Say his name in certain salty circles, and you’ll notice a reverence in response. Capt. Jim Sharp has spent his long adult life on the water, loving (and piloting) more boats than most of us have even been aboard. He had a peripatetic childhood and a father who passed on his love of boats. At 12 he contracted polio and developed the grit to keep it from slowing him down.
Sara Faulkner describes herself as a “real-life Valley Girl from L.A.” On the other hand, during Hurricane Katrina she helped rescue 48 people in one night — so don’t let your mind rush to images of Cher Horowitz from Clueless just yet.
Two winters ago, on a family cruise through the West Indies, Kirsten Scott poked her head out of the cabin of the sloop Eleda and spotted another classic wooden sloop drifting, apparently crewless, through the anchorage on Dominica. She didn’t need her lifetime of sailing experience to know that should this lovely yacht make open water, it might not be seen again until landfall in Nicaragua. Dispatched in their vintage Lawley tender, Scott’s husband, Ross Gannon, and son, Olin, were soon aboard The Blue Peter and secured her to a mooring in the upper harbor.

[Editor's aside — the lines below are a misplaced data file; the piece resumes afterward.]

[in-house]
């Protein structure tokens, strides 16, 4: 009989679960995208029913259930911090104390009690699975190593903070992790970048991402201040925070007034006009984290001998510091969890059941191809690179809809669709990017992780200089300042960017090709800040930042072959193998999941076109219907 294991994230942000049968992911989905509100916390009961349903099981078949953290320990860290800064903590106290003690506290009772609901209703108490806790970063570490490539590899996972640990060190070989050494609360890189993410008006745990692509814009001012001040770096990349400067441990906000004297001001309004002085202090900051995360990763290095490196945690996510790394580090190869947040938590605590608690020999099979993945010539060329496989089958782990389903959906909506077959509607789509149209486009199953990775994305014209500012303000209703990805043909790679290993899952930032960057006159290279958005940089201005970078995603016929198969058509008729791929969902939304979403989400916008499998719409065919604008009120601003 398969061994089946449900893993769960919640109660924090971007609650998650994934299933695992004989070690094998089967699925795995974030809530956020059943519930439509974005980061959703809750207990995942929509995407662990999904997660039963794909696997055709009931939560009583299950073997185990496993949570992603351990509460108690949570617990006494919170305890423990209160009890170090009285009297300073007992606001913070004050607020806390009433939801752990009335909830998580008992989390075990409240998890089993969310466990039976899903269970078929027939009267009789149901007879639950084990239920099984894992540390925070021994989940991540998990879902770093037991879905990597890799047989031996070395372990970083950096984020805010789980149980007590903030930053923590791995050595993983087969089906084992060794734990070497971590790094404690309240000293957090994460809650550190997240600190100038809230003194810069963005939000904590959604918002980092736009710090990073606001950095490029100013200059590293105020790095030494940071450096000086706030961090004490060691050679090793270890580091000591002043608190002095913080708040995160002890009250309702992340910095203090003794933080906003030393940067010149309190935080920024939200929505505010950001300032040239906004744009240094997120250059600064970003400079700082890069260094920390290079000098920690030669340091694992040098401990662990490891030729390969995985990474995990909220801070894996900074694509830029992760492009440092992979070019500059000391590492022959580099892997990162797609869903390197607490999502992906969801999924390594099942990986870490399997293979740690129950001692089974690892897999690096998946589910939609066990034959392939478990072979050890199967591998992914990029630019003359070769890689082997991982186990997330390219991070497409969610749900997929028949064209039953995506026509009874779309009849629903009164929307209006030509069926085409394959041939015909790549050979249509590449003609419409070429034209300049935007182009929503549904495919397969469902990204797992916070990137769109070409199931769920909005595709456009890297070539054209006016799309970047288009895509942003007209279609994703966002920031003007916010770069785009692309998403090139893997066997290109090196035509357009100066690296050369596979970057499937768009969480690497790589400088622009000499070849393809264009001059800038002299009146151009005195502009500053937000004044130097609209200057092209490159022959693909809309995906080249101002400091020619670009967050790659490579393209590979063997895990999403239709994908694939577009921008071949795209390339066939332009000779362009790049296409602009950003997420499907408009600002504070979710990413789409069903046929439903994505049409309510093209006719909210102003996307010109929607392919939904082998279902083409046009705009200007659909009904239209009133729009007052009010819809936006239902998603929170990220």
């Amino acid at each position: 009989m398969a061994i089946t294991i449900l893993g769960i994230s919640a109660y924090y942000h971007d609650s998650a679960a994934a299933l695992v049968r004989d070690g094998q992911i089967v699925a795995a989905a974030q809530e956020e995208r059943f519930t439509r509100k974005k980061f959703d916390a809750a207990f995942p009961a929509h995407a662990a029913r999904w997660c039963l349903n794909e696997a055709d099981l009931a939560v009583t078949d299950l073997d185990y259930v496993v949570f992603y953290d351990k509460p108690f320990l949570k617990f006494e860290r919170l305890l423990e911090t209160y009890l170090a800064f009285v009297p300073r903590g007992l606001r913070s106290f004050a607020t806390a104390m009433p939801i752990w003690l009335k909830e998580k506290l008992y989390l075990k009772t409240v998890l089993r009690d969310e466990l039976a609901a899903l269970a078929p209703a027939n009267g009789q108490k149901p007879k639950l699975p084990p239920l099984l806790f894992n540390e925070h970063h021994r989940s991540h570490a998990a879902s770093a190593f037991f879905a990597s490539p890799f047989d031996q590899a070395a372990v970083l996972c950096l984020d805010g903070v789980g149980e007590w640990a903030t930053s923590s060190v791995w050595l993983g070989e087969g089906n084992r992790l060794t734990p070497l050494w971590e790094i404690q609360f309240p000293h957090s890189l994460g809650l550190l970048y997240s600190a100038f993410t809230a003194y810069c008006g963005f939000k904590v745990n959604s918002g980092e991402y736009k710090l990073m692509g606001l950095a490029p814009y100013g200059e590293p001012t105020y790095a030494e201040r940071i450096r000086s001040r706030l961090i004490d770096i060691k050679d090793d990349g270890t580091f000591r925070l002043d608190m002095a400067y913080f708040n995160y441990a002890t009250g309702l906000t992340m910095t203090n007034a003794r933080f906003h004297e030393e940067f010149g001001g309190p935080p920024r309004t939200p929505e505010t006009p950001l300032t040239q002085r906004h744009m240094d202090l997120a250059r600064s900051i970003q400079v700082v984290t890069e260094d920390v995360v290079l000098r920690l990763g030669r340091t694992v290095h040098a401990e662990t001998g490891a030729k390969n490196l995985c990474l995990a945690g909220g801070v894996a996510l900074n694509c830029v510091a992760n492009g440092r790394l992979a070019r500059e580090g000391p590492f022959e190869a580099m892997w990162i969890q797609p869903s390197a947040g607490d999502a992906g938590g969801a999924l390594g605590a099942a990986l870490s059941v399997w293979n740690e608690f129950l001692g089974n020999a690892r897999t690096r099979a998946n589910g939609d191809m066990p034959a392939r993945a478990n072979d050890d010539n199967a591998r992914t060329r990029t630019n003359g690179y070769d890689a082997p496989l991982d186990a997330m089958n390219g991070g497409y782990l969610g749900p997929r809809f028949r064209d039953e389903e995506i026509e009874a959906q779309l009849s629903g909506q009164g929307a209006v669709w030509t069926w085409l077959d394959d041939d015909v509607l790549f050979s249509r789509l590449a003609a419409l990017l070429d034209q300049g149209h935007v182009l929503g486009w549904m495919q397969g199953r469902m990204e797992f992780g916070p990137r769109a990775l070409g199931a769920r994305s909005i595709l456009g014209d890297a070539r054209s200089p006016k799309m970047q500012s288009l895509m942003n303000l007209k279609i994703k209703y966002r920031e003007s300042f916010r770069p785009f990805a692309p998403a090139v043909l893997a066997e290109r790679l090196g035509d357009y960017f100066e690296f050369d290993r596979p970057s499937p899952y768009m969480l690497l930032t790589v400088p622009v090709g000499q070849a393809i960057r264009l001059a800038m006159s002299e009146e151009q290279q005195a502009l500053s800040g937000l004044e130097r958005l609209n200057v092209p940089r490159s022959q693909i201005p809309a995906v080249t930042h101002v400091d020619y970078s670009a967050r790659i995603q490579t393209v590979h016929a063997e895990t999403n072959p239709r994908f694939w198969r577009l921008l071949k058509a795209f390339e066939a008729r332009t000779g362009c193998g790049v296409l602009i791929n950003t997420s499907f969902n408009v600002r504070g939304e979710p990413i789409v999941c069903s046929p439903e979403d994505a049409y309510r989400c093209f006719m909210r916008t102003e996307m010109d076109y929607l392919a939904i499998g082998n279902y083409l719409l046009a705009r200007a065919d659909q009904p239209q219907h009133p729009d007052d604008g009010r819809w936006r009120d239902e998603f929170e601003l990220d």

Graham McKay is executive director of Lowell’s Boat Shop, a national landmark and working museum whose mission is “to preserve and perpetuate the art and craft of wooden boat building.” The oldest continuously operating boat shop in America, Lowell’s was founded by Simeon Lowell in 1793 on the banks of the Merrimack River in Amesbury, Massachusetts.
Linda Greenlaw’s first experience with commercial fishing was during her undergraduate years at Colby College in Maine, where she majored in English and government. She needed tuition money, so she got a job as a cook and deckhand aboard the swordfishing boat Walter Leeman. She liked it and was good at it, and after school she decided to stick with it. Greenlaw went on to become the first female captain of a swordfishing boat on the East Coast — and one of the industry’s best.
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